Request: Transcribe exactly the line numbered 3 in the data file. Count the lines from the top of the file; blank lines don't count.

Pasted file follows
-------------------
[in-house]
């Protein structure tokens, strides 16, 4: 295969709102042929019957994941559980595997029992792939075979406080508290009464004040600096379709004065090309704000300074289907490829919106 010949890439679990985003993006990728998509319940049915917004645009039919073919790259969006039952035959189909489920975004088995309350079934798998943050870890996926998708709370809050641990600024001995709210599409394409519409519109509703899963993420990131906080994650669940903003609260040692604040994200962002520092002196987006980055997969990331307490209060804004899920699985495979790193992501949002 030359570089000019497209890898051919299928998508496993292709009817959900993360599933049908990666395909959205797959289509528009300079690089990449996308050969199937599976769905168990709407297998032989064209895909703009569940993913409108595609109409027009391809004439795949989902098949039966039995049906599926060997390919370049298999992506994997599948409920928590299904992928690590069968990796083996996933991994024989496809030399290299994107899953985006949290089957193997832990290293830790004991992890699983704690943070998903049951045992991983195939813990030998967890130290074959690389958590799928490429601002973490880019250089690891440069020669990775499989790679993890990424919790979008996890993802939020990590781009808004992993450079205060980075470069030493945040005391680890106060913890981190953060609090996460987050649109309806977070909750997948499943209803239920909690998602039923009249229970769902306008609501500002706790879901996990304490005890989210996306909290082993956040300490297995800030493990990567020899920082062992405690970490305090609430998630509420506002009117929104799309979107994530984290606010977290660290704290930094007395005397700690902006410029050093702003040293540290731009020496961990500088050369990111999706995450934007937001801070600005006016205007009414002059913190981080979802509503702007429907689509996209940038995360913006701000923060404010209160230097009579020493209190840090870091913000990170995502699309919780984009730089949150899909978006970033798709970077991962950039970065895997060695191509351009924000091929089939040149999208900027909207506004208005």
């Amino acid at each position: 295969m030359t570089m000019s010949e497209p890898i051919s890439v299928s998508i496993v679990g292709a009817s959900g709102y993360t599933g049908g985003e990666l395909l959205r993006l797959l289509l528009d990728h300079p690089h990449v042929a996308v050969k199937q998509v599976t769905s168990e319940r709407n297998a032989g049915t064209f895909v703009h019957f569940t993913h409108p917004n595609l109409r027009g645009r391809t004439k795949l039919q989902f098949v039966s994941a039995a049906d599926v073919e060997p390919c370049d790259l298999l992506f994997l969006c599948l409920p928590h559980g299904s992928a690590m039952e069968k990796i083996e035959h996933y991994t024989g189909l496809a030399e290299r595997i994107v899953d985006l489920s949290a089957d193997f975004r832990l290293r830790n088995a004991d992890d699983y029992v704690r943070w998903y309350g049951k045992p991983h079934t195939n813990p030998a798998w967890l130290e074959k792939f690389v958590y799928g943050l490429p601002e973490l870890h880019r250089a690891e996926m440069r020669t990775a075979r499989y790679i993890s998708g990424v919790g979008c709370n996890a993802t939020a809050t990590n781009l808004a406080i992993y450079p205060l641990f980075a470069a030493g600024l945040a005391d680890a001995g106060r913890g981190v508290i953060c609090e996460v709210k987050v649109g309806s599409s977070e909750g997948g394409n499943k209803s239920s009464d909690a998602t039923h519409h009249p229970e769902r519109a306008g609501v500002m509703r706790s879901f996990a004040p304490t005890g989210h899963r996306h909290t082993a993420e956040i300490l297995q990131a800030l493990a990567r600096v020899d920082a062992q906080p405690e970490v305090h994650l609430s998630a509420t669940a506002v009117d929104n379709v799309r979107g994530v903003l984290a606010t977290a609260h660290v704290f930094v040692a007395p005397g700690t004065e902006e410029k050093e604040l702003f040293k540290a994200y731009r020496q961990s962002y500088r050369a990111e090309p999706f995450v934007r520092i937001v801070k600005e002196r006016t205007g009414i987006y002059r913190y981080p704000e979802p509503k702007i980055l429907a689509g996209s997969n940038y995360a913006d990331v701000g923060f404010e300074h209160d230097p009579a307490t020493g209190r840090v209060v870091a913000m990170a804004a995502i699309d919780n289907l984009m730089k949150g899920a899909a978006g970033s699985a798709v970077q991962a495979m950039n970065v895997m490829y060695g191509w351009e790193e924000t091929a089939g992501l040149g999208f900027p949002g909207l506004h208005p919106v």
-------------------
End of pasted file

């Amino acid at each position: 295969m030359t570089m000019s010949e497209p890898i051919s890439v299928s998508i496993v679990g292709a009817s959900g709102y993360t599933g049908g985003e990666l395909l959205r993006l797959l289509l528009d990728h300079p690089h990449v042929a996308v050969k199937q998509v599976t769905s168990e319940r709407n297998a032989g049915t064209f895909v703009h019957f569940t993913h409108p917004n595609l109409r027009g645009r391809t004439k795949l039919q989902f098949v039966s994941a039995a049906d599926v073919e060997p390919c370049d790259l298999l992506f994997l969006c599948l409920p928590h559980g299904s992928a690590m039952e069968k990796i083996e035959h996933y991994t024989g189909l496809a030399e290299r595997i994107v899953d985006l489920s949290a089957d193997f975004r832990l290293r830790n088995a004991d992890d699983y029992v704690r943070w998903y309350g049951k045992p991983h079934t195939n813990p030998a798998w967890l130290e074959k792939f690389v958590y799928g943050l490429p601002e973490l870890h880019r250089a690891e996926m440069r020669t990775a075979r499989y790679i993890s998708g990424v919790g979008c709370n996890a993802t939020a809050t990590n781009l808004a406080i992993y450079p205060l641990f980075a470069a030493g600024l945040a005391d680890a001995g106060r913890g981190v508290i953060c609090e996460v709210k987050v649109g309806s599409s977070e909750g997948g394409n499943k209803s239920s009464d909690a998602t039923h519409h009249p229970e769902r519109a306008g609501v500002m509703r706790s879901f996990a004040p304490t005890g989210h899963r996306h909290t082993a993420e956040i300490l297995q990131a800030l493990a990567r600096v020899d920082a062992q906080p405690e970490v305090h994650l609430s998630a509420t669940a506002v009117d929104n379709v799309r979107g994530v903003l984290a606010t977290a609260h660290v704290f930094v040692a007395p005397g700690t004065e902006e410029k050093e604040l702003f040293k540290a994200y731009r020496q961990s962002y500088r050369a990111e090309p999706f995450v934007r520092i937001v801070k600005e002196r006016t205007g009414i987006y002059r913190y981080p704000e979802p509503k702007i980055l429907a689509g996209s997969n940038y995360a913006d990331v701000g923060f404010e300074h209160d230097p009579a307490t020493g209190r840090v209060v870091a913000m990170a804004a995502i699309d919780n289907l984009m730089k949150g899920a899909a978006g970033s699985a798709v970077q991962a495979m950039n970065v895997m490829y060695g191509w351009e790193e924000t091929a089939g992501l040149g999208f900027p949002g909207l506004h208005p919106v």